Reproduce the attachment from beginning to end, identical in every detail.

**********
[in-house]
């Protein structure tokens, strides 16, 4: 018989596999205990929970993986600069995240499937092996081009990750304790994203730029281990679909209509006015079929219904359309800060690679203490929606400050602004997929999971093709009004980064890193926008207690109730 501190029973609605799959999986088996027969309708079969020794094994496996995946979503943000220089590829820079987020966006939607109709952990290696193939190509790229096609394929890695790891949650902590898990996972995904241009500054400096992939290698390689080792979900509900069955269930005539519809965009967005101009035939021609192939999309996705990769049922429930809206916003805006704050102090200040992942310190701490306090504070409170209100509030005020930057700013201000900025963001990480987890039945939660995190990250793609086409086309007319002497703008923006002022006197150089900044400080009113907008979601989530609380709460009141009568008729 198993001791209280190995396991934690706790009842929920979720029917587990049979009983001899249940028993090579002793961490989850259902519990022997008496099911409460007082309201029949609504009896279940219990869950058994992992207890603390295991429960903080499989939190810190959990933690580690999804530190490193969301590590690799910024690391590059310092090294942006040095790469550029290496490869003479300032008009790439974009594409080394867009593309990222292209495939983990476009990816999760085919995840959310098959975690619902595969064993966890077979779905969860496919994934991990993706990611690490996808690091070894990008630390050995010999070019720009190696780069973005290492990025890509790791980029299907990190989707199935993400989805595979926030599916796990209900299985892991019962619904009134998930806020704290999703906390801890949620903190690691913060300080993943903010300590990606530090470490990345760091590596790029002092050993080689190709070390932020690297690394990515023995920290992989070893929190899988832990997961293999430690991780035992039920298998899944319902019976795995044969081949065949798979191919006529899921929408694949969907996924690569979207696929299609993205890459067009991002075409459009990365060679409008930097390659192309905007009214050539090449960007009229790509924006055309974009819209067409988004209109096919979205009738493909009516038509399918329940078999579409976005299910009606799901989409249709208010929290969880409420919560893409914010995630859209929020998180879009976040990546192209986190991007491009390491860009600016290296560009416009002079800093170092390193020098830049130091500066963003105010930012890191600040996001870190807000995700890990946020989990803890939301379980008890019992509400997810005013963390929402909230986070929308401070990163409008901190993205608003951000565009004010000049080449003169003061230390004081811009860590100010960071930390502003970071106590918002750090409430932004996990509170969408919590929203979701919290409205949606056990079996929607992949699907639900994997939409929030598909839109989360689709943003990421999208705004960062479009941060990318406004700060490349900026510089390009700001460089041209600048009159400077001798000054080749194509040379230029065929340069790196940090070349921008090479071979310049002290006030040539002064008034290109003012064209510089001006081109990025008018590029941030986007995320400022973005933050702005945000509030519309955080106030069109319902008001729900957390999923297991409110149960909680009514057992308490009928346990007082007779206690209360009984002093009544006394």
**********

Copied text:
[in-house]
């Protein structure tokens, strides 16, 4: 018989596999205990929970993986600069995240499937092996081009990750304790994203730029281990679909209509006015079929219904359309800060690679203490929606400050602004997929999971093709009004980064890193926008207690109730 501190029973609605799959999986088996027969309708079969020794094994496996995946979503943000220089590829820079987020966006939607109709952990290696193939190509790229096609394929890695790891949650902590898990996972995904241009500054400096992939290698390689080792979900509900069955269930005539519809965009967005101009035939021609192939999309996705990769049922429930809206916003805006704050102090200040992942310190701490306090504070409170209100509030005020930057700013201000900025963001990480987890039945939660995190990250793609086409086309007319002497703008923006002022006197150089900044400080009113907008979601989530609380709460009141009568008729 198993001791209280190995396991934690706790009842929920979720029917587990049979009983001899249940028993090579002793961490989850259902519990022997008496099911409460007082309201029949609504009896279940219990869950058994992992207890603390295991429960903080499989939190810190959990933690580690999804530190490193969301590590690799910024690391590059310092090294942006040095790469550029290496490869003479300032008009790439974009594409080394867009593309990222292209495939983990476009990816999760085919995840959310098959975690619902595969064993966890077979779905969860496919994934991990993706990611690490996808690091070894990008630390050995010999070019720009190696780069973005290492990025890509790791980029299907990190989707199935993400989805595979926030599916796990209900299985892991019962619904009134998930806020704290999703906390801890949620903190690691913060300080993943903010300590990606530090470490990345760091590596790029002092050993080689190709070390932020690297690394990515023995920290992989070893929190899988832990997961293999430690991780035992039920298998899944319902019976795995044969081949065949798979191919006529899921929408694949969907996924690569979207696929299609993205890459067009991002075409459009990365060679409008930097390659192309905007009214050539090449960007009229790509924006055309974009819209067409988004209109096919979205009738493909009516038509399918329940078999579409976005299910009606799901989409249709208010929290969880409420919560893409914010995630859209929020998180879009976040990546192209986190991007491009390491860009600016290296560009416009002079800093170092390193020098830049130091500066963003105010930012890191600040996001870190807000995700890990946020989990803890939301379980008890019992509400997810005013963390929402909230986070929308401070990163409008901190993205608003951000565009004010000049080449003169003061230390004081811009860590100010960071930390502003970071106590918002750090409430932004996990509170969408919590929203979701919290409205949606056990079996929607992949699907639900994997939409929030598909839109989360689709943003990421999208705004960062479009941060990318406004700060490349900026510089390009700001460089041209600048009159400077001798000054080749194509040379230029065929340069790196940090070349921008090479071979310049002290006030040539002064008034290109003012064209510089001006081109990025008018590029941030986007995320400022973005933050702005945000509030519309955080106030069109319902008001729900957390999923297991409110149960909680009514057992308490009928346990007082007779206690209360009984002093009544006394």